The gouge and chisel we (HHS) have were purchased in a
batch of old tools by Dave and Suzy Schaub of Union, who have been building
a collection of Union-made items. They offered them to us at $80 for the
pair, which purchase HHS approved last spring.
The tools I dropped off this evening were both produced in the South Hope blacksmith shop of Payson and Howard. As you may see in the stamping on each: "Payson and Howard So. Hope, ME Warranted" they appear to have been made in a specialty tool shop rather than a run-of-the-mill smithy. Daniel Howard was a well-known local blacksmith at South Hope, and I presume that the "Howard" part of the firm was related to him in some way. There were a number of Paysons in South Hope Village in the mid to late 1800s, but right now I have not much further information on the toolmakers.
Careful examination of the tools shows several smithing marks. In particular, the steel ferrule which accepts the wooden haft (or handle) in each shows marks of its formation over a "hardie" in an anvil. In a good light, view the sides of the straight chisel to see evidence of folding and welding.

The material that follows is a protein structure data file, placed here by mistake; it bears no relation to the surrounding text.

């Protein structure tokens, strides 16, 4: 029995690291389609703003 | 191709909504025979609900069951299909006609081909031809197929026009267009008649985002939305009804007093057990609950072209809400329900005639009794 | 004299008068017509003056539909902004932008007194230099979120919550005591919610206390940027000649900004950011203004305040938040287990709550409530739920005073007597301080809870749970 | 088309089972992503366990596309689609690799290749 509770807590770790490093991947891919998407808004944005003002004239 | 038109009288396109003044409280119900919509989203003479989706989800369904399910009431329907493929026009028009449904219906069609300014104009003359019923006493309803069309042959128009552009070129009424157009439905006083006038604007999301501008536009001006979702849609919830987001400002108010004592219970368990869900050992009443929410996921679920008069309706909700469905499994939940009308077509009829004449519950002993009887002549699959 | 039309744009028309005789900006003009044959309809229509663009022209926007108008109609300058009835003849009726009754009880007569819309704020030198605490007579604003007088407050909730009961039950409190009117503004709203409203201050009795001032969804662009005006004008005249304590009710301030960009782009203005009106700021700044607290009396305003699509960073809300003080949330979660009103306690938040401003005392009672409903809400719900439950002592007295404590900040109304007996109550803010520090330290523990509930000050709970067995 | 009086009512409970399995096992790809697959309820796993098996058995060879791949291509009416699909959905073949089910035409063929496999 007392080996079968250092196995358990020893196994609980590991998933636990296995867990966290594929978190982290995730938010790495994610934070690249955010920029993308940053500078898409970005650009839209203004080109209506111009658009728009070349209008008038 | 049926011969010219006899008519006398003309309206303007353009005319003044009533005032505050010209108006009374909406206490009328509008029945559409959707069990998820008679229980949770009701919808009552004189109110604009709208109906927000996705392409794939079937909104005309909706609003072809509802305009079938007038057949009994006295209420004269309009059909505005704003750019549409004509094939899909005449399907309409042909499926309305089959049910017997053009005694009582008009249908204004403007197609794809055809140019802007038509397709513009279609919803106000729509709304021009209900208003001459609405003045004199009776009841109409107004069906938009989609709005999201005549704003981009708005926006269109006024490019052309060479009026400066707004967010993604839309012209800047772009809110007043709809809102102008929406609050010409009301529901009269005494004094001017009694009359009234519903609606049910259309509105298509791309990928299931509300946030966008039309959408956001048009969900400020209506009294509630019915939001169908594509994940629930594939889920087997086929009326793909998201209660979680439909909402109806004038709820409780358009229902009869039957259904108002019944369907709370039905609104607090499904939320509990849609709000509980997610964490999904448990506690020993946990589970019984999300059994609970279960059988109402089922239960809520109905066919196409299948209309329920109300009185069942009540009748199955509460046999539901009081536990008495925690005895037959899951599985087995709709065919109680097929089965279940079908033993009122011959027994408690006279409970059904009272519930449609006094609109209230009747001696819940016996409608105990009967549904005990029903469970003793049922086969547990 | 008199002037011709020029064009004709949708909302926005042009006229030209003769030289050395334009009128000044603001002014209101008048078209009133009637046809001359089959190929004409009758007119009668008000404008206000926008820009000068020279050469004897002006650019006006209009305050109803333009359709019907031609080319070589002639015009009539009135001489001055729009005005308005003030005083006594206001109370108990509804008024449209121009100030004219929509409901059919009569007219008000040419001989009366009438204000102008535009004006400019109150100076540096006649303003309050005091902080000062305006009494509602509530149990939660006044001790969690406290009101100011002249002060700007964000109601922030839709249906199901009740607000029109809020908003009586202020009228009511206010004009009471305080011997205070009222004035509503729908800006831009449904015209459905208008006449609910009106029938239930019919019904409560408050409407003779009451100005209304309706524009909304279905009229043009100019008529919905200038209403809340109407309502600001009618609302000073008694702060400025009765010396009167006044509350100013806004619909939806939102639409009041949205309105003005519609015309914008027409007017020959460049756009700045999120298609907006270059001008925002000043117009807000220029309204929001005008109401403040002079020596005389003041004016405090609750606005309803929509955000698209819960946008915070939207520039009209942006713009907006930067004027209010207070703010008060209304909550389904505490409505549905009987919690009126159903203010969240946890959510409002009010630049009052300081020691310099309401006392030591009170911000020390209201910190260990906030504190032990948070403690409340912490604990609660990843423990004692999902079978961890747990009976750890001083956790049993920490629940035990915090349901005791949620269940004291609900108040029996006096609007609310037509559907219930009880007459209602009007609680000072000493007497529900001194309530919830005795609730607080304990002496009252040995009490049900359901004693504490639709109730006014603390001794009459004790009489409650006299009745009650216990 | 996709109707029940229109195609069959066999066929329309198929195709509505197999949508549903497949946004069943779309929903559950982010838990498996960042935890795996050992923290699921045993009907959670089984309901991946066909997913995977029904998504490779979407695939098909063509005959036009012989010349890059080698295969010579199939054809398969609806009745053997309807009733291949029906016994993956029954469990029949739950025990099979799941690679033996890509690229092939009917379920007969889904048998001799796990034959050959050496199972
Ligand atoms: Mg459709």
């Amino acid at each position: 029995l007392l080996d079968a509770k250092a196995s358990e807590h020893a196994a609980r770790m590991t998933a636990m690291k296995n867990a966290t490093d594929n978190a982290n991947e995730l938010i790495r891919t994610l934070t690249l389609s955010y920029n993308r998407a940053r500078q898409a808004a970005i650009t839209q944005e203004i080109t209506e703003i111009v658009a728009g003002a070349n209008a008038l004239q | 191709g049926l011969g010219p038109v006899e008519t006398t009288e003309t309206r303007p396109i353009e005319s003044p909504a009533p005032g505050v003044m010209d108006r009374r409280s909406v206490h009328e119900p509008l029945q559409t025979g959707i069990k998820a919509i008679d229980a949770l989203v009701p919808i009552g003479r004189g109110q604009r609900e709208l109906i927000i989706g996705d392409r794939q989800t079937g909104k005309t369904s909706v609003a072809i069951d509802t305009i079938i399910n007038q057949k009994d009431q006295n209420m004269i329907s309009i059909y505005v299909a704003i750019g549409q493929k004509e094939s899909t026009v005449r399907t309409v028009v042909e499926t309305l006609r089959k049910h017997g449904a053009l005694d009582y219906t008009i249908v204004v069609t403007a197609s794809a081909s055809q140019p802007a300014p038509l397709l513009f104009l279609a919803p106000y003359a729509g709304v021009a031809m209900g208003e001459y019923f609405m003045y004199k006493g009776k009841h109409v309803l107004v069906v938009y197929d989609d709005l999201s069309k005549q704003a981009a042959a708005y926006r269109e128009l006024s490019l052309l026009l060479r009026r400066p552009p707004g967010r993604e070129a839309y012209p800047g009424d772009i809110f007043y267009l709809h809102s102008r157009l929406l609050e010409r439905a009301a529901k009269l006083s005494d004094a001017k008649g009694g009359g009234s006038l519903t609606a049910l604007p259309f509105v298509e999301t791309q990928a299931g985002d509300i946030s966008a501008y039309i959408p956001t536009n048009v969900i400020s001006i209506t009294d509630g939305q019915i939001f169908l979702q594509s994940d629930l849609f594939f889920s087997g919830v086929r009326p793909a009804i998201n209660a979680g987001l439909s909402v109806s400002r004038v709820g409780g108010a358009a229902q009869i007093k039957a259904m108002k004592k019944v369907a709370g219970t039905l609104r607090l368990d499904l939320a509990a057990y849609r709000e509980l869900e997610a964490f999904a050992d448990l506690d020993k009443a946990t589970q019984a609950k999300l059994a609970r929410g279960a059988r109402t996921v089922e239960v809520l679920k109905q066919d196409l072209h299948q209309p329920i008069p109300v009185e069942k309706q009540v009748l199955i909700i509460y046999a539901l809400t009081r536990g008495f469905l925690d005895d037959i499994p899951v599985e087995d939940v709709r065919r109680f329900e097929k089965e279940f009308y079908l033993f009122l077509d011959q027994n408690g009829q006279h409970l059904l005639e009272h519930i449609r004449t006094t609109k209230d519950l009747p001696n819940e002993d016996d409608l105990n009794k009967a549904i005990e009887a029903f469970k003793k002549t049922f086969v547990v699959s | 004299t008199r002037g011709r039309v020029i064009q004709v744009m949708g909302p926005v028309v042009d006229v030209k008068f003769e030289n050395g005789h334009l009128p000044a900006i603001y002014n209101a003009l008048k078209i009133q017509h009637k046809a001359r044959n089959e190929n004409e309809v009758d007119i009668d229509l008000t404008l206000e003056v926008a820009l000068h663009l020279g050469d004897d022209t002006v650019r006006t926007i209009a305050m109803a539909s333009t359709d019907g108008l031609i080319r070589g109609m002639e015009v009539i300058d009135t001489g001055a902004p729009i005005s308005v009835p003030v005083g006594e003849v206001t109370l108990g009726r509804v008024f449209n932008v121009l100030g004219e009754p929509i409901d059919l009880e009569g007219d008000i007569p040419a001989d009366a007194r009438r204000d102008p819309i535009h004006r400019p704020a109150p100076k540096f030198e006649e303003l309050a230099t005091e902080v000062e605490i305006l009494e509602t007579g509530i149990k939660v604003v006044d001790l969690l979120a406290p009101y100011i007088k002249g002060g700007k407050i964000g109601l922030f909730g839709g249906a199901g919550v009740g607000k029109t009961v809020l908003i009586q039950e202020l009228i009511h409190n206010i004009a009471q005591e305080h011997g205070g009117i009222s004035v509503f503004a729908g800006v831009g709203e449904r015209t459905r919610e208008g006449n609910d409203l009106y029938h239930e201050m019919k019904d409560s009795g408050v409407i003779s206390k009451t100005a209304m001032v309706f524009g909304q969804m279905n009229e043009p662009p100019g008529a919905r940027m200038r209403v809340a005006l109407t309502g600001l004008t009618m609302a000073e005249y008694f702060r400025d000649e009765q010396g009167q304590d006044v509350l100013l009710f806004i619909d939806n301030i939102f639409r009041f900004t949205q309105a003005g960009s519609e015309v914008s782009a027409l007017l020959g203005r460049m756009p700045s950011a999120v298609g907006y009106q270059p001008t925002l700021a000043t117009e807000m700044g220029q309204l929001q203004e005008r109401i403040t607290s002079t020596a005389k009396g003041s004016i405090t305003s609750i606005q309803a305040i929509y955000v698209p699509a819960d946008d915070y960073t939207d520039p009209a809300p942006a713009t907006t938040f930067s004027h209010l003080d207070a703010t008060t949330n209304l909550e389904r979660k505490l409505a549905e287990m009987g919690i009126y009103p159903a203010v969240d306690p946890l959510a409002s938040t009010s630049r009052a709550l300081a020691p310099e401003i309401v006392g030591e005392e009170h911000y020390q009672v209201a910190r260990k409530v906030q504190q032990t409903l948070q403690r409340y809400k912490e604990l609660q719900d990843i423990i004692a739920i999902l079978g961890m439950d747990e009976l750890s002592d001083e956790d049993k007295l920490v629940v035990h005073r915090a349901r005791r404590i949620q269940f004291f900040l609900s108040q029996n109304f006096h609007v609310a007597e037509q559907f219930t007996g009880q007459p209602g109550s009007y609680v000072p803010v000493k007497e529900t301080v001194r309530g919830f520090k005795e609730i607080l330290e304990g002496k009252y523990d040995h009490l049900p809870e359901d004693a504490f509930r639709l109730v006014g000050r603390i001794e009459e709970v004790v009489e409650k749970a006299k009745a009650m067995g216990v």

Skip Brock of the Davistown Museum has a particular interest in Maine-made edged tools and their makers, and I have emailed him for any information he might be able to provide us.
.My own family have been involved in metalworking (whatever else they also have done) for at least the past 250 years. Ephraim and George Bowley were early predecessors of other South Hope blacksmiths. Daniel Howard was a son-in-law of George Bowley.
After receiving the tools, I spent some time with Mystery Oil and non-metallic scrubbing pads to remove the light rust with which the tools were covered. In cleaning the tools, I used a technique my father taught me which would not be harmful to tool steel.